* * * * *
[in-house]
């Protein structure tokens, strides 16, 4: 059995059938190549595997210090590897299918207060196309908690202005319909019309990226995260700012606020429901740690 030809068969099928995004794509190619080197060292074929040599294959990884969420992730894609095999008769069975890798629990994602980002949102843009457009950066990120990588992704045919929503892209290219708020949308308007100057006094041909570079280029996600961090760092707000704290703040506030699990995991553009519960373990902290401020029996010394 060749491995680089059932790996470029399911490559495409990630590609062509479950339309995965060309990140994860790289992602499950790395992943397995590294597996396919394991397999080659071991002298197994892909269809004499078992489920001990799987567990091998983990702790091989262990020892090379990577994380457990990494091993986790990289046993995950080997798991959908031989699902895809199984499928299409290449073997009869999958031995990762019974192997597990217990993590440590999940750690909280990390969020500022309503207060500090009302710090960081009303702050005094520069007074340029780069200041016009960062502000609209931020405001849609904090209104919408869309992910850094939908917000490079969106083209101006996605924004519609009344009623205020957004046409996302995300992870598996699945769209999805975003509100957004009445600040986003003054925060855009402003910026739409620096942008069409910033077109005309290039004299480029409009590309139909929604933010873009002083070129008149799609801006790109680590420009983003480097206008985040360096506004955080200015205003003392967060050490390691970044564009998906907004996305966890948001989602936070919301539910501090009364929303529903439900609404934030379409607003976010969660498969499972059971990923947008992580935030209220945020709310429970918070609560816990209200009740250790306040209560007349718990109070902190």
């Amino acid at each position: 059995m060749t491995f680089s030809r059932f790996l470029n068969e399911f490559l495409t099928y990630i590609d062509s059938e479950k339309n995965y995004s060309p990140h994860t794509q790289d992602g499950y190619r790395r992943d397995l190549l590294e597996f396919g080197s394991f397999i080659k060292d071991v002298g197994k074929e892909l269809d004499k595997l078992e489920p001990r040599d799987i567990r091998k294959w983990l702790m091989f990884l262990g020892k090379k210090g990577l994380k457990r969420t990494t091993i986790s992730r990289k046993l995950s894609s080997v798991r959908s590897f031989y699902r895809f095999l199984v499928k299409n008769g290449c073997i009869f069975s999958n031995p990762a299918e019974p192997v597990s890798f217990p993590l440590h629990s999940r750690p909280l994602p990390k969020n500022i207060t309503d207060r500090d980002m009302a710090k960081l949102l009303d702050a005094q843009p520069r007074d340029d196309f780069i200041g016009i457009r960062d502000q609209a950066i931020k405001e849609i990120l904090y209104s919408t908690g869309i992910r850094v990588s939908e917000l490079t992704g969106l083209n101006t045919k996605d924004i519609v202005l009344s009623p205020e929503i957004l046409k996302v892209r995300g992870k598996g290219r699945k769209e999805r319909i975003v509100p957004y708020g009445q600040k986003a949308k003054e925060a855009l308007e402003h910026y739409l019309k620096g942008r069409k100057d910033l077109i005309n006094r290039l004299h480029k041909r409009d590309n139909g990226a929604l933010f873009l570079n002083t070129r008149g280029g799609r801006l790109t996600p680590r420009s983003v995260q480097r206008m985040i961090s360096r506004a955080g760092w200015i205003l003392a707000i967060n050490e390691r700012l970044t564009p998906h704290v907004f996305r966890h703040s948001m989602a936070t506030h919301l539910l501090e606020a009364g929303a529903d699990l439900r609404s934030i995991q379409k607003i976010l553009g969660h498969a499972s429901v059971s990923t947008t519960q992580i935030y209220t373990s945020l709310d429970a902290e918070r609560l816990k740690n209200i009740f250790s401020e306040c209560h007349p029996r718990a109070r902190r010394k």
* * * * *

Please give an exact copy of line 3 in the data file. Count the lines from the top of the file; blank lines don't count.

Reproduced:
């Amino acid at each position: 059995m060749t491995f680089s030809r059932f790996l470029n068969e399911f490559l495409t099928y990630i590609d062509s059938e479950k339309n995965y995004s060309p990140h994860t794509q790289d992602g499950y190619r790395r992943d397995l190549l590294e597996f396919g080197s394991f397999i080659k060292d071991v002298g197994k074929e892909l269809d004499k595997l078992e489920p001990r040599d799987i567990r091998k294959w983990l702790m091989f990884l262990g020892k090379k210090g990577l994380k457990r969420t990494t091993i986790s992730r990289k046993l995950s894609s080997v798991r959908s590897f031989y699902r895809f095999l199984v499928k299409n008769g290449c073997i009869f069975s999958n031995p990762a299918e019974p192997v597990s890798f217990p993590l440590h629990s999940r750690p909280l994602p990390k969020n500022i207060t309503d207060r500090d980002m009302a710090k960081l949102l009303d702050a005094q843009p520069r007074d340029d196309f780069i200041g016009i457009r960062d502000q609209a950066i931020k405001e849609i990120l904090y209104s919408t908690g869309i992910r850094v990588s939908e917000l490079t992704g969106l083209n101006t045919k996605d924004i519609v202005l009344s009623p205020e929503i957004l046409k996302v892209r995300g992870k598996g290219r699945k769209e999805r319909i975003v509100p957004y708020g009445q600040k986003a949308k003054e925060a855009l308007e402003h910026y739409l019309k620096g942008r069409k100057d910033l077109i005309n006094r290039l004299h480029k041909r409009d590309n139909g990226a929604l933010f873009l570079n002083t070129r008149g280029g799609r801006l790109t996600p680590r420009s983003v995260q480097r206008m985040i961090s360096r506004a955080g760092w200015i205003l003392a707000i967060n050490e390691r700012l970044t564009p998906h704290v907004f996305r966890h703040s948001m989602a936070t506030h919301l539910l501090e606020a009364g929303a529903d699990l439900r609404s934030i995991q379409k607003i976010l553009g969660h498969a499972s429901v059971s990923t947008t519960q992580i935030y209220t373990s945020l709310d429970a902290e918070r609560l816990k740690n209200i009740f250790s401020e306040c209560h007349p029996r718990a109070r902190r010394k």